Interesting profile of Roman Catholic evolutionary biologist Francisco Ayala. As an aside they note:
In conducting the studies he had suggested, Ayala also made the unexpected discovery that the parasite P. falciparum can reproduce not just sexually, but clonally as well: it can fuse male and female gametes - sexual reproduction - or transmit all of its genes as a single unit, the cloning that was an unexpected phenomenon. Ayala's discovery has helped reveal that malaria, which now kills up to 2.7 million people per year - mostly African children - became common only within the last 5,000 years; while it once existed only in a small region of Africa, the adoption of slash-and-burn agricultural practices enabled the disease, which is transmitted by a certain type of mosquitoes, to flourish.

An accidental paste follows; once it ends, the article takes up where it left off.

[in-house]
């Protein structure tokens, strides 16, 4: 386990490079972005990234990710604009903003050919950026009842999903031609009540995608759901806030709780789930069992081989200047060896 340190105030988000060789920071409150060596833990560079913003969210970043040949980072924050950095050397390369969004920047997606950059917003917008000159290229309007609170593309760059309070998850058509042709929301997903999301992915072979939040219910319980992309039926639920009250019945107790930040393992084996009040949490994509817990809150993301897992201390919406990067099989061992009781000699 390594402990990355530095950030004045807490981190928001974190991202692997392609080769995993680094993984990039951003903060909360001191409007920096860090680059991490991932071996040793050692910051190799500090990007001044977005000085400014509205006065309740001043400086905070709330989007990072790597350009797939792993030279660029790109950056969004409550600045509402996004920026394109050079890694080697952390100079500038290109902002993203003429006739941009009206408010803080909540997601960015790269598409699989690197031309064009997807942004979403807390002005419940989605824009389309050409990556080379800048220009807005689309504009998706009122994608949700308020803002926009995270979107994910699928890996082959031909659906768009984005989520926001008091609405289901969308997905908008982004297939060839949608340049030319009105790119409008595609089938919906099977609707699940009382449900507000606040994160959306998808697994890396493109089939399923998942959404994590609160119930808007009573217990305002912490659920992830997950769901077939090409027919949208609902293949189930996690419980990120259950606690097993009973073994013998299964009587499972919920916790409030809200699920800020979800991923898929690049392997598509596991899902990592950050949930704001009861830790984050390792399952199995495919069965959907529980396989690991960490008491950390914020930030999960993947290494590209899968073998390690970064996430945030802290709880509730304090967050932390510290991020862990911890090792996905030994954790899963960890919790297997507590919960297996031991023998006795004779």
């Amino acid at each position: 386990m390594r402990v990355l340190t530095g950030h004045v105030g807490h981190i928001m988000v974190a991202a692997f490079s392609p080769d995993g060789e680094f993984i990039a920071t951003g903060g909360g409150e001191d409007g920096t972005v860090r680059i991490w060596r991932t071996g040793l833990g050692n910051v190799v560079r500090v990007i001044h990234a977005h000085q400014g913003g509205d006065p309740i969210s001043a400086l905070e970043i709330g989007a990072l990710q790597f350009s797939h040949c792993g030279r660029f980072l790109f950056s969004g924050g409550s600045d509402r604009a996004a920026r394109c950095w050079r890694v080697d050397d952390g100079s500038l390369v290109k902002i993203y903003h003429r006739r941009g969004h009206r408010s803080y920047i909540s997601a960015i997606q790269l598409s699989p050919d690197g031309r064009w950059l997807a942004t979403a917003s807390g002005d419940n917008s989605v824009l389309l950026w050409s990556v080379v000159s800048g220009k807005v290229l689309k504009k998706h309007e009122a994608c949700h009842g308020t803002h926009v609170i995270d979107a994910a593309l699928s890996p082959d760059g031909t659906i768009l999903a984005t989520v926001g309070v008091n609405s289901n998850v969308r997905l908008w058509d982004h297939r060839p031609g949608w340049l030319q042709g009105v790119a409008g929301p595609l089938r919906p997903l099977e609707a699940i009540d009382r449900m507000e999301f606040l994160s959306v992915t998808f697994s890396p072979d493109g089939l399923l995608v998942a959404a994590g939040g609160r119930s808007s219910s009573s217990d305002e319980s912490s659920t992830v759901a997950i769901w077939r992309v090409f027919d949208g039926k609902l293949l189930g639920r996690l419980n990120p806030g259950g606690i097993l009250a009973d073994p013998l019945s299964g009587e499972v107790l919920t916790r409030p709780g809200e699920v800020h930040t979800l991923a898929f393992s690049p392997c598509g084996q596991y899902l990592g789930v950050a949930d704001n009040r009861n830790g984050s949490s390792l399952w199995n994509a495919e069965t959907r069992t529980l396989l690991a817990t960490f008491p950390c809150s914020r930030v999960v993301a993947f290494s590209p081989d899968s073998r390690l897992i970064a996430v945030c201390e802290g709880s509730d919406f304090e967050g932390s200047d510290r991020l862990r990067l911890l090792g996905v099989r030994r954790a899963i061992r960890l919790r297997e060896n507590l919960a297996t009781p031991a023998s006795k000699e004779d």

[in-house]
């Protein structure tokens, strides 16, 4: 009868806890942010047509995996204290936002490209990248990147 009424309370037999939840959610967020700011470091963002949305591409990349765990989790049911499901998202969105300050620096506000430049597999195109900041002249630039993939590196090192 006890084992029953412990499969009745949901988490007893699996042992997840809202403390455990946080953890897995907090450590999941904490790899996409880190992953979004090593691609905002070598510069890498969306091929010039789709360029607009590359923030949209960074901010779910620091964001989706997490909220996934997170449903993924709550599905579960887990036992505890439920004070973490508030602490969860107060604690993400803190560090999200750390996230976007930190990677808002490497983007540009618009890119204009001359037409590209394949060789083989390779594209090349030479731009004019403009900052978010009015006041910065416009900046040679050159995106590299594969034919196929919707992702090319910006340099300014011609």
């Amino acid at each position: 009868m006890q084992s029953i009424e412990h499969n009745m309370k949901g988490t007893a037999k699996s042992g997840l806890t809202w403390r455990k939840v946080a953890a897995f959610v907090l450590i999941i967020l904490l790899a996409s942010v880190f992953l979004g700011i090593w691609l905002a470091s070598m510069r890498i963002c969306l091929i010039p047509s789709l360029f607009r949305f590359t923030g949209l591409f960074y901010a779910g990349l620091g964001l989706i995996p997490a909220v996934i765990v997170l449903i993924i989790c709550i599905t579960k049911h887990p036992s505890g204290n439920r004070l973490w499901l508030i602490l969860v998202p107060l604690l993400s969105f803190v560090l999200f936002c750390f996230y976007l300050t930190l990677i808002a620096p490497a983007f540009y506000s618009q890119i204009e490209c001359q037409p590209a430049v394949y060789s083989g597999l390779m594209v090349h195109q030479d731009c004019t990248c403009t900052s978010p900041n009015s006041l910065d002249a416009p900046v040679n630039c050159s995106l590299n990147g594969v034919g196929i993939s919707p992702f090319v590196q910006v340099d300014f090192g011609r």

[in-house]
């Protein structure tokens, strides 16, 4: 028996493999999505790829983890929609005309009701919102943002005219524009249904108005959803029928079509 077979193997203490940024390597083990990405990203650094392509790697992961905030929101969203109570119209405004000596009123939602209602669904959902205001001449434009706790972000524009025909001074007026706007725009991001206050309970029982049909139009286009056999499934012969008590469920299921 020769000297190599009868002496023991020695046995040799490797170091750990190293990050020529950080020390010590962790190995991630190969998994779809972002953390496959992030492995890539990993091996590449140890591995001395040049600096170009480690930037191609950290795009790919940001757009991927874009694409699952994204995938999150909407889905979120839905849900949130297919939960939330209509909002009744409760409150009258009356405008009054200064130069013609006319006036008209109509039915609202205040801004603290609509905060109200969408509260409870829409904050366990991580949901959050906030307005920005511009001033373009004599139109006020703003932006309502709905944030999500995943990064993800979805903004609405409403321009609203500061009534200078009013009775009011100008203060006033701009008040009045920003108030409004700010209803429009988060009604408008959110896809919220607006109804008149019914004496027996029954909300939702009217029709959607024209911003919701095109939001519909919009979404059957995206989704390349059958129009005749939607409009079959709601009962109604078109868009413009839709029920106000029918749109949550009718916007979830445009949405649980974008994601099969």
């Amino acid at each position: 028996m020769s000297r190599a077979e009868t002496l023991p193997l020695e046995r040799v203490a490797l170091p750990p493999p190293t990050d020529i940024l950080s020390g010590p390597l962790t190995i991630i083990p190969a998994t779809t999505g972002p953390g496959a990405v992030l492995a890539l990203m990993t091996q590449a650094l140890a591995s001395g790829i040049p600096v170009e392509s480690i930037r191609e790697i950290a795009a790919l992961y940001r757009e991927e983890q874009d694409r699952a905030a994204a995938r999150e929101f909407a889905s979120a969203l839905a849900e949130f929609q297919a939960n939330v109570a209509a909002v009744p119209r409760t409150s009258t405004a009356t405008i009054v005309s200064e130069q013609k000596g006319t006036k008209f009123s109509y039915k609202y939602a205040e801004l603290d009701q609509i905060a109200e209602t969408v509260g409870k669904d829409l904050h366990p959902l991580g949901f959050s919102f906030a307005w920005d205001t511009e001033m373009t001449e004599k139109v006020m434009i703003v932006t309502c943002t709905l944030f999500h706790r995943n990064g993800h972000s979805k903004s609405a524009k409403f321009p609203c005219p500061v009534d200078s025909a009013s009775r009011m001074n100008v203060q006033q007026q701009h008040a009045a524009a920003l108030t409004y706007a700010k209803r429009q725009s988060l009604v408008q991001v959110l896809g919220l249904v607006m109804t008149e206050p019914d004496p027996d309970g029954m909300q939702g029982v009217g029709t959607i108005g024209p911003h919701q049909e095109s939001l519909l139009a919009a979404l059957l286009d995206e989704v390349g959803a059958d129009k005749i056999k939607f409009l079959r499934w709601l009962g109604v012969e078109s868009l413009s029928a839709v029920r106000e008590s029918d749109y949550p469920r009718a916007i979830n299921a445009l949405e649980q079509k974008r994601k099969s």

I suspect that the rise of agriculture and resultant population densities were one of the greatest selective forces to reshape the the genetic structure of the human species. The book 1491 chronicles the collapse of Amerindian societies in the face of Eurasian super-bugs. In North America the less numerous natives were overwhelmed by European settler colonies, while in South America a rising mestizo tide has inundated indigenous islands. Today on the Great Andaman Islands only a few dozen descents of the thousands of ancient hunter-gatherers have survived on the pathogenic onslaught unleashed by settlers from the Indian mainland. No doubt the cries of hundreds of thousands of hunters and gathers on the edge of the expanding front of cereal cultivation and the swarming folk over the past 10,000 did not merit attention because their fate was the nature of things, their gods had abandoned them. The Neolithic Revolution is often characterized as dualing paradigms of "demic diffusion" and "cultural diffusion," whole populations radiating outward on a Fisherian wave of advance, or the transmission of agricultural techniques along trade routes. But in the wake of grain and its regular bounties the horsemen of the apocalypse arrived in the train, shadows of pestilience in the wake of civilization's victory.